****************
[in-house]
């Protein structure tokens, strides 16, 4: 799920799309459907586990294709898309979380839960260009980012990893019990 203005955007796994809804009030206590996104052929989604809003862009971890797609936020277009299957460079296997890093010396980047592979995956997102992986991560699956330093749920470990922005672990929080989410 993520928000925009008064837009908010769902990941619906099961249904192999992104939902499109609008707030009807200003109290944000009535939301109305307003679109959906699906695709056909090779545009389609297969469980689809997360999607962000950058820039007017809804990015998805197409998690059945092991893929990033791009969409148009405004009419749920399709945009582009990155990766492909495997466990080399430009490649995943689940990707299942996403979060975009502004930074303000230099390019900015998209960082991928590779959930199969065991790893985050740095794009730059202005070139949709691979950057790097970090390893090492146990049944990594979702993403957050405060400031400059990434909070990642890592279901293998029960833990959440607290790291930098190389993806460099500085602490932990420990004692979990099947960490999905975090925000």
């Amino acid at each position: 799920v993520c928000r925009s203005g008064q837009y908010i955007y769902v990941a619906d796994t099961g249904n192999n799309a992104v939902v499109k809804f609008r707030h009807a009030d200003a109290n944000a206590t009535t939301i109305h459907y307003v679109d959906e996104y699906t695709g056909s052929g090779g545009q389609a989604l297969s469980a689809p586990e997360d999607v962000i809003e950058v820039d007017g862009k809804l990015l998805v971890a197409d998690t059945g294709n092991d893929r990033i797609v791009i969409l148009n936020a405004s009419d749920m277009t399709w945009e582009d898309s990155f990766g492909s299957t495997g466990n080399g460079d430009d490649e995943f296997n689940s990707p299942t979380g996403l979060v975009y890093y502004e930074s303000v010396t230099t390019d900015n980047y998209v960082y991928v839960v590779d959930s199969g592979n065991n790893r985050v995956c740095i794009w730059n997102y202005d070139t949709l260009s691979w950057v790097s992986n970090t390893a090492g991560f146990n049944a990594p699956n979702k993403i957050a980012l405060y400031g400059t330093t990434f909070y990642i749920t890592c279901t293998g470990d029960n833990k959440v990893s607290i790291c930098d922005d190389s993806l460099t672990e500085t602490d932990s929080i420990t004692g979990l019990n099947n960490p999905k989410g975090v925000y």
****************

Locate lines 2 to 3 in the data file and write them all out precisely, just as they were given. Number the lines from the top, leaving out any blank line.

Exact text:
């Protein structure tokens, strides 16, 4: 799920799309459907586990294709898309979380839960260009980012990893019990 203005955007796994809804009030206590996104052929989604809003862009971890797609936020277009299957460079296997890093010396980047592979995956997102992986991560699956330093749920470990922005672990929080989410 993520928000925009008064837009908010769902990941619906099961249904192999992104939902499109609008707030009807200003109290944000009535939301109305307003679109959906699906695709056909090779545009389609297969469980689809997360999607962000950058820039007017809804990015998805197409998690059945092991893929990033791009969409148009405004009419749920399709945009582009990155990766492909495997466990080399430009490649995943689940990707299942996403979060975009502004930074303000230099390019900015998209960082991928590779959930199969065991790893985050740095794009730059202005070139949709691979950057790097970090390893090492146990049944990594979702993403957050405060400031400059990434909070990642890592279901293998029960833990959440607290790291930098190389993806460099500085602490932990420990004692979990099947960490999905975090925000």
């Amino acid at each position: 799920v993520c928000r925009s203005g008064q837009y908010i955007y769902v990941a619906d796994t099961g249904n192999n799309a992104v939902v499109k809804f609008r707030h009807a009030d200003a109290n944000a206590t009535t939301i109305h459907y307003v679109d959906e996104y699906t695709g056909s052929g090779g545009q389609a989604l297969s469980a689809p586990e997360d999607v962000i809003e950058v820039d007017g862009k809804l990015l998805v971890a197409d998690t059945g294709n092991d893929r990033i797609v791009i969409l148009n936020a405004s009419d749920m277009t399709w945009e582009d898309s990155f990766g492909s299957t495997g466990n080399g460079d430009d490649e995943f296997n689940s990707p299942t979380g996403l979060v975009y890093y502004e930074s303000v010396t230099t390019d900015n980047y998209v960082y991928v839960v590779d959930s199969g592979n065991n790893r985050v995956c740095i794009w730059n997102y202005d070139t949709l260009s691979w950057v790097s992986n970090t390893a090492g991560f146990n049944a990594p699956n979702k993403i957050a980012l405060y400031g400059t330093t990434f909070y990642i749920t890592c279901t293998g470990d029960n833990k959440v990893s607290i790291c930098d922005d190389s993806l460099t672990e500085t602490d932990s929080i420990t004692g979990l019990n099947n960490p999905k989410g975090v925000y």